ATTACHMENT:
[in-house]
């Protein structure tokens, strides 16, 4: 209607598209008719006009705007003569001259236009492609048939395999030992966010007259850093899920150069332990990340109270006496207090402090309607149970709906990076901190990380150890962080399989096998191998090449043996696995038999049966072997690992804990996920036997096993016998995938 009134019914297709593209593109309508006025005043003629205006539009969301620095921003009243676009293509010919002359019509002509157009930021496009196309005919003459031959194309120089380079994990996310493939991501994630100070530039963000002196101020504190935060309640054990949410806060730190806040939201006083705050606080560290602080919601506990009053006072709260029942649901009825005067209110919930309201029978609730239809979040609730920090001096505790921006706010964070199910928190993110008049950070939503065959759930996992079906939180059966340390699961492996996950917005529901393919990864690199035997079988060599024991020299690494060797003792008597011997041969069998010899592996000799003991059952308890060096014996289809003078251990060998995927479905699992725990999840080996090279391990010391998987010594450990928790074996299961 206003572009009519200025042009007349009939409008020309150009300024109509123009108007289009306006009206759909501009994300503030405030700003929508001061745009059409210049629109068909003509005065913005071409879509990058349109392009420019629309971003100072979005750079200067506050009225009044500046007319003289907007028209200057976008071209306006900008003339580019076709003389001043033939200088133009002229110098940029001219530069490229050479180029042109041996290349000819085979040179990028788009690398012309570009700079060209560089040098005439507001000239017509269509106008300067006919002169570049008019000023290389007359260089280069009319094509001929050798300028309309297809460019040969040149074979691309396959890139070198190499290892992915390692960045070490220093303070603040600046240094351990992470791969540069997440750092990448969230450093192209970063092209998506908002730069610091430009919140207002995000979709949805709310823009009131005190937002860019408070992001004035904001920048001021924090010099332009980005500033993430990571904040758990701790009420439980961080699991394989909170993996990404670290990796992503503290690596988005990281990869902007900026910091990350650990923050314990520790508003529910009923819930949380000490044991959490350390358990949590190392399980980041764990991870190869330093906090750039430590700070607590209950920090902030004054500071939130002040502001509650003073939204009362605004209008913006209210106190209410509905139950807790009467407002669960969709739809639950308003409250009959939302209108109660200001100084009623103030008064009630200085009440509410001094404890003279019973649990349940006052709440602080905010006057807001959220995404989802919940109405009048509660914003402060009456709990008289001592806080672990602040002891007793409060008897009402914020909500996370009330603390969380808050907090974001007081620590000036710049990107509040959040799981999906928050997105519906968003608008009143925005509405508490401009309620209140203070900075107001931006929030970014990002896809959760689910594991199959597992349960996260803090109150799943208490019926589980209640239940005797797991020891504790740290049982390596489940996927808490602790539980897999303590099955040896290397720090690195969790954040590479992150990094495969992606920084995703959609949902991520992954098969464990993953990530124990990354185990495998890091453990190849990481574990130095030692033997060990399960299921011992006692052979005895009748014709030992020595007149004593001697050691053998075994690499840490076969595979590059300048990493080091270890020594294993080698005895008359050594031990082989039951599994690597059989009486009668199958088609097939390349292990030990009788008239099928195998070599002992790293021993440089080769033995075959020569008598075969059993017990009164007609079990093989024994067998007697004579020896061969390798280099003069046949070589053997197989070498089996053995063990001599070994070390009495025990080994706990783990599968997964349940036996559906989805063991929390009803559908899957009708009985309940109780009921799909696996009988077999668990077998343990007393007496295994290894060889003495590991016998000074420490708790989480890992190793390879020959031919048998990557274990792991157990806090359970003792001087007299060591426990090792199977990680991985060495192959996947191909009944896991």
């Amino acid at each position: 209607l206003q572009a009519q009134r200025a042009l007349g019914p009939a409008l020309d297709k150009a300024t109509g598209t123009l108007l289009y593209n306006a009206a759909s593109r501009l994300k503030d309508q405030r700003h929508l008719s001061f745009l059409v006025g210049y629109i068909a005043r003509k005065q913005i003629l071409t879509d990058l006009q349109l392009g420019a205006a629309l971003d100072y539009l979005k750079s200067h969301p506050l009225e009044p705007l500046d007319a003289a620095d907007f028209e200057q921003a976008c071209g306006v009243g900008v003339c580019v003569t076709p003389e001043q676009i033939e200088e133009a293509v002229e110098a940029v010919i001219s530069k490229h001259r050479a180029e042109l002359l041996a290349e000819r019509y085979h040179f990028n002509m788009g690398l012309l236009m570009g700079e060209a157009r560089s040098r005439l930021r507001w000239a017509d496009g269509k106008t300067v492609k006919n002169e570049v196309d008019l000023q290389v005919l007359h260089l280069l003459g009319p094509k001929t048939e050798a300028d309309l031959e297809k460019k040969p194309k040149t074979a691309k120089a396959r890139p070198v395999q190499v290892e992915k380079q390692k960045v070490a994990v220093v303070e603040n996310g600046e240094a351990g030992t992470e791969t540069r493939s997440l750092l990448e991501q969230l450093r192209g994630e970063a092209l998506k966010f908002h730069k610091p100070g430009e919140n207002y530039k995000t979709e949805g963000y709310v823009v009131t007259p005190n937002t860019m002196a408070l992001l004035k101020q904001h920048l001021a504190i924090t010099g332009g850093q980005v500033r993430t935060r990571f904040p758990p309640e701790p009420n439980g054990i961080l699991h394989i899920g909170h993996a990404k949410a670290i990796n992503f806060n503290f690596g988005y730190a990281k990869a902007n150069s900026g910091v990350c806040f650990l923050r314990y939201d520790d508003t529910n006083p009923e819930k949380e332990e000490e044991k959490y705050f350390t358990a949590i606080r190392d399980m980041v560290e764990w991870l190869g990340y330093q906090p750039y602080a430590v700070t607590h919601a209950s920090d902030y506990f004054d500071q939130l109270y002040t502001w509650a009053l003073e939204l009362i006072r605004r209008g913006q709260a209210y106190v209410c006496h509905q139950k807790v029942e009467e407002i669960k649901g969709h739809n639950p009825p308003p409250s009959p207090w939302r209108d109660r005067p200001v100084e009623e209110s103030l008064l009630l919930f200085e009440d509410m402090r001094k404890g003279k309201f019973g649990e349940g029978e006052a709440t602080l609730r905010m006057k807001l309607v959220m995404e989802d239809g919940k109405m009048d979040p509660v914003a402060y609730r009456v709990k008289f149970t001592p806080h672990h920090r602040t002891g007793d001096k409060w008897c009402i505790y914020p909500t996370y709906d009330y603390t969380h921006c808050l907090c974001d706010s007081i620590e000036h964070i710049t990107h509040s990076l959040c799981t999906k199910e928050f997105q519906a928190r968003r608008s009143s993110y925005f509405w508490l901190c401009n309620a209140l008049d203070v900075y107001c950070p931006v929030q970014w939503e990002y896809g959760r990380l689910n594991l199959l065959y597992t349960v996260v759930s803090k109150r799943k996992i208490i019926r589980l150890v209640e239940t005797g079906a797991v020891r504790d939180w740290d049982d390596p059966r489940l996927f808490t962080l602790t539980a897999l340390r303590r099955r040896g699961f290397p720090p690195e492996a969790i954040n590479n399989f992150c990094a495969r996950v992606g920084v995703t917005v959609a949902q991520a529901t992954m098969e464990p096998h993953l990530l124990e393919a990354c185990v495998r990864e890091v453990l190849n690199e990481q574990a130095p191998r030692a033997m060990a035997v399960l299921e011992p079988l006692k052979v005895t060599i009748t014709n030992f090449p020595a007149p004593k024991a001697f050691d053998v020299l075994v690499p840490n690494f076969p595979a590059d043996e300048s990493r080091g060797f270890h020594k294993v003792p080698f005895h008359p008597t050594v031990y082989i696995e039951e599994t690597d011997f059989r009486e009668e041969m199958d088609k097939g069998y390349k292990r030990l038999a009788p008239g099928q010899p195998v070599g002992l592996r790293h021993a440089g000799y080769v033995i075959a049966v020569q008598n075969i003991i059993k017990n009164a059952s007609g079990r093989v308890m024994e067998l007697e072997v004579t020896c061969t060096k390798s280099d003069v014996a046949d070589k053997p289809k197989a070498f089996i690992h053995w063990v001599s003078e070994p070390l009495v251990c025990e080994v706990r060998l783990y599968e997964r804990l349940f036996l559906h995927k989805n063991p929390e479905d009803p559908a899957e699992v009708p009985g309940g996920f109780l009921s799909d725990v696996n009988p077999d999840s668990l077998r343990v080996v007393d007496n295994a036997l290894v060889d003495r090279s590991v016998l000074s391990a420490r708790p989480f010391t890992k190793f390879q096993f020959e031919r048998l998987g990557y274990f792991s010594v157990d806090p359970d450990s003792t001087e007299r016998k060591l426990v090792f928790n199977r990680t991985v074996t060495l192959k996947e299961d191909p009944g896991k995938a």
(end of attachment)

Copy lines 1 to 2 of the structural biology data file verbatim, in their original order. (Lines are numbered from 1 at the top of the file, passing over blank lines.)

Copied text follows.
[in-house]
């Protein structure tokens, strides 16, 4: 209607598209008719006009705007003569001259236009492609048939395999030992966010007259850093899920150069332990990340109270006496207090402090309607149970709906990076901190990380150890962080399989096998191998090449043996696995038999049966072997690992804990996920036997096993016998995938 009134019914297709593209593109309508006025005043003629205006539009969301620095921003009243676009293509010919002359019509002509157009930021496009196309005919003459031959194309120089380079994990996310493939991501994630100070530039963000002196101020504190935060309640054990949410806060730190806040939201006083705050606080560290602080919601506990009053006072709260029942649901009825005067209110919930309201029978609730239809979040609730920090001096505790921006706010964070199910928190993110008049950070939503065959759930996992079906939180059966340390699961492996996950917005529901393919990864690199035997079988060599024991020299690494060797003792008597011997041969069998010899592996000799003991059952308890060096014996289809003078251990060998995927479905699992725990999840080996090279391990010391998987010594450990928790074996299961 206003572009009519200025042009007349009939409008020309150009300024109509123009108007289009306006009206759909501009994300503030405030700003929508001061745009059409210049629109068909003509005065913005071409879509990058349109392009420019629309971003100072979005750079200067506050009225009044500046007319003289907007028209200057976008071209306006900008003339580019076709003389001043033939200088133009002229110098940029001219530069490229050479180029042109041996290349000819085979040179990028788009690398012309570009700079060209560089040098005439507001000239017509269509106008300067006919002169570049008019000023290389007359260089280069009319094509001929050798300028309309297809460019040969040149074979691309396959890139070198190499290892992915390692960045070490220093303070603040600046240094351990992470791969540069997440750092990448969230450093192209970063092209998506908002730069610091430009919140207002995000979709949805709310823009009131005190937002860019408070992001004035904001920048001021924090010099332009980005500033993430990571904040758990701790009420439980961080699991394989909170993996990404670290990796992503503290690596988005990281990869902007900026910091990350650990923050314990520790508003529910009923819930949380000490044991959490350390358990949590190392399980980041764990991870190869330093906090750039430590700070607590209950920090902030004054500071939130002040502001509650003073939204009362605004209008913006209210106190209410509905139950807790009467407002669960969709739809639950308003409250009959939302209108109660200001100084009623103030008064009630200085009440509410001094404890003279019973649990349940006052709440602080905010006057807001959220995404989802919940109405009048509660914003402060009456709990008289001592806080672990602040002891007793409060008897009402914020909500996370009330603390969380808050907090974001007081620590000036710049990107509040959040799981999906928050997105519906968003608008009143925005509405508490401009309620209140203070900075107001931006929030970014990002896809959760689910594991199959597992349960996260803090109150799943208490019926589980209640239940005797797991020891504790740290049982390596489940996927808490602790539980897999303590099955040896290397720090690195969790954040590479992150990094495969992606920084995703959609949902991520992954098969464990993953990530124990990354185990495998890091453990190849990481574990130095030692033997060990399960299921011992006692052979005895009748014709030992020595007149004593001697050691053998075994690499840490076969595979590059300048990493080091270890020594294993080698005895008359050594031990082989039951599994690597059989009486009668199958088609097939390349292990030990009788008239099928195998070599002992790293021993440089080769033995075959020569008598075969059993017990009164007609079990093989024994067998007697004579020896061969390798280099003069046949070589053997197989070498089996053995063990001599070994070390009495025990080994706990783990599968997964349940036996559906989805063991929390009803559908899957009708009985309940109780009921799909696996009988077999668990077998343990007393007496295994290894060889003495590991016998000074420490708790989480890992190793390879020959031919048998990557274990792991157990806090359970003792001087007299060591426990090792199977990680991985060495192959996947191909009944896991």